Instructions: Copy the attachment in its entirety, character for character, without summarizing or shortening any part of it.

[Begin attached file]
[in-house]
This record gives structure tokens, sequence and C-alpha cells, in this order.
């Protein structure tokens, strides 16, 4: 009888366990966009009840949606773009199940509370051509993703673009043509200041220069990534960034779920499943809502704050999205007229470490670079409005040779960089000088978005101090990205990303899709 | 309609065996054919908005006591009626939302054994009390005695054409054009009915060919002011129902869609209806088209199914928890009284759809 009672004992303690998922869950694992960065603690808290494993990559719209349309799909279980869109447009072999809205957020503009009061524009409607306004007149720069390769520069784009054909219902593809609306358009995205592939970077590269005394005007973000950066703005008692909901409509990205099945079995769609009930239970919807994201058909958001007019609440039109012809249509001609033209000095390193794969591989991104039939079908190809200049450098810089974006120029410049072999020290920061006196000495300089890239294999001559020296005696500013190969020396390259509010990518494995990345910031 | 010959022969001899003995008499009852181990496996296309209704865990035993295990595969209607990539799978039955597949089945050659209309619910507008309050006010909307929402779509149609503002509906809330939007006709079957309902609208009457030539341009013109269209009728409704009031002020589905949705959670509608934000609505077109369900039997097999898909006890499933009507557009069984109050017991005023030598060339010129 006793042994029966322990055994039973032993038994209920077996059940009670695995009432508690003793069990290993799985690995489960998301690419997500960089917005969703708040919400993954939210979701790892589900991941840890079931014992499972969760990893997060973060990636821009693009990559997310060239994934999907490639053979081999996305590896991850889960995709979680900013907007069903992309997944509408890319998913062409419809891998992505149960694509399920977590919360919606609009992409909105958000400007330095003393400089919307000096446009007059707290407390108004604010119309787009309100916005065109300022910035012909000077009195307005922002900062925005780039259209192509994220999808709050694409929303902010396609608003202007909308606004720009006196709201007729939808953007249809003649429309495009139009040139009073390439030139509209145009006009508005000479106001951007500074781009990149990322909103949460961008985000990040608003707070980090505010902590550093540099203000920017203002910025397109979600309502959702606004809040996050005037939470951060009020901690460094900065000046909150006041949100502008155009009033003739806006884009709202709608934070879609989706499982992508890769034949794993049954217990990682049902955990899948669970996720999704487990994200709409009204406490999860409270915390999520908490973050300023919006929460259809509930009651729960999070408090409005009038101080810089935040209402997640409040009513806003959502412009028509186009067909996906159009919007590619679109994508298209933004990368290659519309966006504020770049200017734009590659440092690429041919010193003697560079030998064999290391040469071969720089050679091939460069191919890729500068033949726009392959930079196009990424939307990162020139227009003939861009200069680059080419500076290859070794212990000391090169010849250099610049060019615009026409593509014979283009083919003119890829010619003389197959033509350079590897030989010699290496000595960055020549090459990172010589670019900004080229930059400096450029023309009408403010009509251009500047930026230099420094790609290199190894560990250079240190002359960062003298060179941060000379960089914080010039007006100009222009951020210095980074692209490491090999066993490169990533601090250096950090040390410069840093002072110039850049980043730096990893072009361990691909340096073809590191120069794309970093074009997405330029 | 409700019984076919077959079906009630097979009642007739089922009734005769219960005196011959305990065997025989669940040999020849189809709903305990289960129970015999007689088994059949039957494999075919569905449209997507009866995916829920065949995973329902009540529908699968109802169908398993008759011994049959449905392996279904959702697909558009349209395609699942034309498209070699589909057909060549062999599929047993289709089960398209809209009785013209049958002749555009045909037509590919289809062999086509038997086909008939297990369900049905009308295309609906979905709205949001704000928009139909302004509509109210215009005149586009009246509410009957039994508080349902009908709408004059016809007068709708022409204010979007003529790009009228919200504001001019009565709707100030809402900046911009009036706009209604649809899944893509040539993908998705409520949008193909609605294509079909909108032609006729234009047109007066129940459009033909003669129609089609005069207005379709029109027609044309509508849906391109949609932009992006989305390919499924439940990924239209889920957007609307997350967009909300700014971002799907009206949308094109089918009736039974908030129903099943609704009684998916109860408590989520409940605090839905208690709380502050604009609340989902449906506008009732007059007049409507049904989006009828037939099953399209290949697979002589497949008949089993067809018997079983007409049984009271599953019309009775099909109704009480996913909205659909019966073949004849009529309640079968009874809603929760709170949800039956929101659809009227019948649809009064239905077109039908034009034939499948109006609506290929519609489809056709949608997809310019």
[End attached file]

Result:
[in-house]
This record gives structure tokens, sequence and C-alpha cells, in this order.
């Protein structure tokens, strides 16, 4: 009888366990966009009840949606773009199940509370051509993703673009043509200041220069990534960034779920499943809502704050999205007229470490670079409005040779960089000088978005101090990205990303899709 | 309609065996054919908005006591009626939302054994009390005695054409054009009915060919002011129902869609209806088209199914928890009284759809 009672004992303690998922869950694992960065603690808290494993990559719209349309799909279980869109447009072999809205957020503009009061524009409607306004007149720069390769520069784009054909219902593809609306358009995205592939970077590269005394005007973000950066703005008692909901409509990205099945079995769609009930239970919807994201058909958001007019609440039109012809249509001609033209000095390193794969591989991104039939079908190809200049450098810089974006120029410049072999020290920061006196000495300089890239294999001559020296005696500013190969020396390259509010990518494995990345910031 | 010959022969001899003995008499009852181990496996296309209704865990035993295990595969209607990539799978039955597949089945050659209309619910507008309050006010909307929402779509149609503002509906809330939007006709079957309902609208009457030539341009013109269209009728409704009031002020589905949705959670509608934000609505077109369900039997097999898909006890499933009507557009069984109050017991005023030598060339010129 006793042994029966322990055994039973032993038994209920077996059940009670695995009432508690003793069990290993799985690995489960998301690419997500960089917005969703708040919400993954939210979701790892589900991941840890079931014992499972969760990893997060973060990636821009693009990559997310060239994934999907490639053979081999996305590896991850889960995709979680900013907007069903992309997944509408890319998913062409419809891998992505149960694509399920977590919360919606609009992409909105958000400007330095003393400089919307000096446009007059707290407390108004604010119309787009309100916005065109300022910035012909000077009195307005922002900062925005780039259209192509994220999808709050694409929303902010396609608003202007909308606004720009006196709201007729939808953007249809003649429309495009139009040139009073390439030139509209145009006009508005000479106001951007500074781009990149990322909103949460961008985000990040608003707070980090505010902590550093540099203000920017203002910025397109979600309502959702606004809040996050005037939470951060009020901690460094900065000046909150006041949100502008155009009033003739806006884009709202709608934070879609989706499982992508890769034949794993049954217990990682049902955990899948669970996720999704487990994200709409009204406490999860409270915390999520908490973050300023919006929460259809509930009651729960999070408090409005009038101080810089935040209402997640409040009513806003959502412009028509186009067909996906159009919007590619679109994508298209933004990368290659519309966006504020770049200017734009590659440092690429041919010193003697560079030998064999290391040469071969720089050679091939460069191919890729500068033949726009392959930079196009990424939307990162020139227009003939861009200069680059080419500076290859070794212990000391090169010849250099610049060019615009026409593509014979283009083919003119890829010619003389197959033509350079590897030989010699290496000595960055020549090459990172010589670019900004080229930059400096450029023309009408403010009509251009500047930026230099420094790609290199190894560990250079240190002359960062003298060179941060000379960089914080010039007006100009222009951020210095980074692209490491090999066993490169990533601090250096950090040390410069840093002072110039850049980043730096990893072009361990691909340096073809590191120069794309970093074009997405330029 | 409700019984076919077959079906009630097979009642007739089922009734005769219960005196011959305990065997025989669940040999020849189809709903305990289960129970015999007689088994059949039957494999075919569905449209997507009866995916829920065949995973329902009540529908699968109802169908398993008759011994049959449905392996279904959702697909558009349209395609699942034309498209070699589909057909060549062999599929047993289709089960398209809209009785013209049958002749555009045909037509590919289809062999086509038997086909008939297990369900049905009308295309609906979905709205949001704000928009139909302004509509109210215009005149586009009246509410009957039994508080349902009908709408004059016809007068709708022409204010979007003529790009009228919200504001001019009565709707100030809402900046911009009036706009209604649809899944893509040539993908998705409520949008193909609605294509079909909108032609006729234009047109007066129940459009033909003669129609089609005069207005379709029109027609044309509508849906391109949609932009992006989305390919499924439940990924239209889920957007609307997350967009909300700014971002799907009206949308094109089918009736039974908030129903099943609704009684998916109860408590989520409940605090839905208690709380502050604009609340989902449906506008009732007059007049409507049904989006009828037939099953399209290949697979002589497949008949089993067809018997079983007409049984009271599953019309009775099909109704009480996913909205659909019966073949004849009529309640079968009874809603929760709170949800039956929101659809009227019948649809009064239905077109039908034009034939499948109006609506290929519609489809056709949608997809310019």